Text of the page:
This editorial will appear in Tuesday’s print edition.
A new idea shouldn’t be tossed out just because it’s a new idea. The citizens of University Place ought to at least explore the merits of rechristening their city Chambers Bay.
Several city leaders floated the notion recently, and so far it hasn’t proven seaworthy. People tend to see their community and its name as an indivisible package deal. Call it something else, and it’s not quite the same place.
In this case, there’s a certain charm to a “University Place” that has no university. The city’s name dates to the late 1800s, when the founders of the University of Puget Sound decided to establish the school there – and then changed their minds.
The locals stuck with the name, which at least made the community sound as if it abounded in scholars.
“University Place” has a century of fond tradition on its side. Let’s consider the case for “Chambers Bay”:
The name is short, lovely and evokes images of a picturesque cove on Puget Sound. What’s more, University Place actually does have a picturesque cove on Puget Sound.
But the best argument for “Chambers Bay” is that people across the United States will recognize the name in a few years.
Tell strangers you’re from University Place now, and you’re likely to draw a blank. Out-of-staters (and many in-staters) either don’t know where it is or confuse it with someplace else – maybe somewhere in Seattle near the University of Washington. After more than 100 years, the name hasn’t registered on the national psyche.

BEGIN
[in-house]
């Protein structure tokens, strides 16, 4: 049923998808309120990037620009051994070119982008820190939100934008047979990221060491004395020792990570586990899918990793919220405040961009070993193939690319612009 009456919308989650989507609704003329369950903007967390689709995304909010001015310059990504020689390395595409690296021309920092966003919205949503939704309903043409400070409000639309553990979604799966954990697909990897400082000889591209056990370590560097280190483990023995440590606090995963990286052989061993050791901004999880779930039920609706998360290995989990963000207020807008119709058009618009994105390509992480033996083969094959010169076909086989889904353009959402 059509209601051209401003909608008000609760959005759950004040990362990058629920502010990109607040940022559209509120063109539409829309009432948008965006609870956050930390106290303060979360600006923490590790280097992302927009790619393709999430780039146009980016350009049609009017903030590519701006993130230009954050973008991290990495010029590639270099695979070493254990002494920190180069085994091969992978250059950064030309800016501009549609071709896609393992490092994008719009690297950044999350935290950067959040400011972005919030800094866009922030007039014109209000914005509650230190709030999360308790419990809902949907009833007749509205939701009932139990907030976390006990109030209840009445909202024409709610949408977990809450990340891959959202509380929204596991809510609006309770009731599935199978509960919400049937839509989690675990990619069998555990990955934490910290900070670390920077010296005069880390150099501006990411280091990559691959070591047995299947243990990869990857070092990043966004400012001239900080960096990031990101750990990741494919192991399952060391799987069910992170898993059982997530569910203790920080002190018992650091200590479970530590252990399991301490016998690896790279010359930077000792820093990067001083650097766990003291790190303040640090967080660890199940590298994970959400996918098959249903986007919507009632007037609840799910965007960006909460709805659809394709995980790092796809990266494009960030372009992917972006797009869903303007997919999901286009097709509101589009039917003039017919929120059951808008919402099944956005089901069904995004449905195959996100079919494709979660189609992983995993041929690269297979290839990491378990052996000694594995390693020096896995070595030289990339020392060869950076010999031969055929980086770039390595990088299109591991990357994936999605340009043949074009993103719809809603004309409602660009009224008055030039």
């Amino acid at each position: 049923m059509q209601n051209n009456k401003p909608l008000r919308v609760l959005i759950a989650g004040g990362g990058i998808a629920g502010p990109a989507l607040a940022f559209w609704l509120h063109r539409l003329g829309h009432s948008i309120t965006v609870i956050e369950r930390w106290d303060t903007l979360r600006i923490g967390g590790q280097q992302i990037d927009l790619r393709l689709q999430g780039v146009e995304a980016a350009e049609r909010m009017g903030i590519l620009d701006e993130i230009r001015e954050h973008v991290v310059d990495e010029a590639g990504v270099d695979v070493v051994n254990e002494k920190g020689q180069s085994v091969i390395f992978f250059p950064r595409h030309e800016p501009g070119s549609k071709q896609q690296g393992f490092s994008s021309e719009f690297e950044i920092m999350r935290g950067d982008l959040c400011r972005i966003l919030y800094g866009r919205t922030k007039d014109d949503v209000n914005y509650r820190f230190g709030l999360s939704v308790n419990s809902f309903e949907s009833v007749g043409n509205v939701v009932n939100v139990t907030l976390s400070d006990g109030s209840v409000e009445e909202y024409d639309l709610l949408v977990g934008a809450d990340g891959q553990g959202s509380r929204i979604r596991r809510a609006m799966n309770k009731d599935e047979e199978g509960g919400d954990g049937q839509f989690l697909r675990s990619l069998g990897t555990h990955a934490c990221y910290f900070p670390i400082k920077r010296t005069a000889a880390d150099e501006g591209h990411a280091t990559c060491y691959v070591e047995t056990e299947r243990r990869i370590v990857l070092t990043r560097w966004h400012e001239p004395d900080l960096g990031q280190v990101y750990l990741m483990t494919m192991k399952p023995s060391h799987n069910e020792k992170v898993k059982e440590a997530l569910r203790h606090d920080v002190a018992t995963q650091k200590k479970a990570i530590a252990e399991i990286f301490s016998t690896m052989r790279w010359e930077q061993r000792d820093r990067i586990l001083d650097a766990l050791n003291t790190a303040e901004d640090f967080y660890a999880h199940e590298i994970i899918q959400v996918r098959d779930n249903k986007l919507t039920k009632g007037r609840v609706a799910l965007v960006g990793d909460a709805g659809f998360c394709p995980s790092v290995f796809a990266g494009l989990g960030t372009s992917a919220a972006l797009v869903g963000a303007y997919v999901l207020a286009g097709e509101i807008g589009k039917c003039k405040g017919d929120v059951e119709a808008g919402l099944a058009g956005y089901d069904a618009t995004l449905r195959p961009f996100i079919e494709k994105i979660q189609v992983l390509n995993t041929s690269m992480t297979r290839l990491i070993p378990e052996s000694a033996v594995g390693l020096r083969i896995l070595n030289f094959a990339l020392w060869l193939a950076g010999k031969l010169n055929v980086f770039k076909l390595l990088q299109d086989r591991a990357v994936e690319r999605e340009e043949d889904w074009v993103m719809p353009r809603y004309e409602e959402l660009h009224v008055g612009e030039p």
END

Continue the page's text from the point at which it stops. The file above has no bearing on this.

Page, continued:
But “Chambers Bay” is going to register – very firmly – in 2015, when one of the world’s premier sports events will be held at the Chambers Bay Golf Course.
The U.S. Open will draw golfing’s leading competitors, huge crowds and intense media coverage. Think of the Super Bowl held over several consecutive days.
The U.S. Open will happen at the golf course. But where – in the minds of TV viewers – will the golf course be?
Announcers won’t bore their audiences with explanations like, “University Place, a smallish city south of Seattle.” They will say something like, “The Chambers Bay Golf Course, near Tacoma,” or “south of Seattle” or worse, “in a suburb of Seattle.”
But if the announcers were to say, “the U.S. Open, in Chambers Bay,” the city’s name would resonate through the United States and abroad. For millions of viewers, the community would be on the map. No amount of money could buy that kind of exposure.
Is a place on the nation’s map reason enough to rename the community? Cities must sell themselves to attract business, and selling is easier with a recognizable brand name. This is at least a discussion worth having.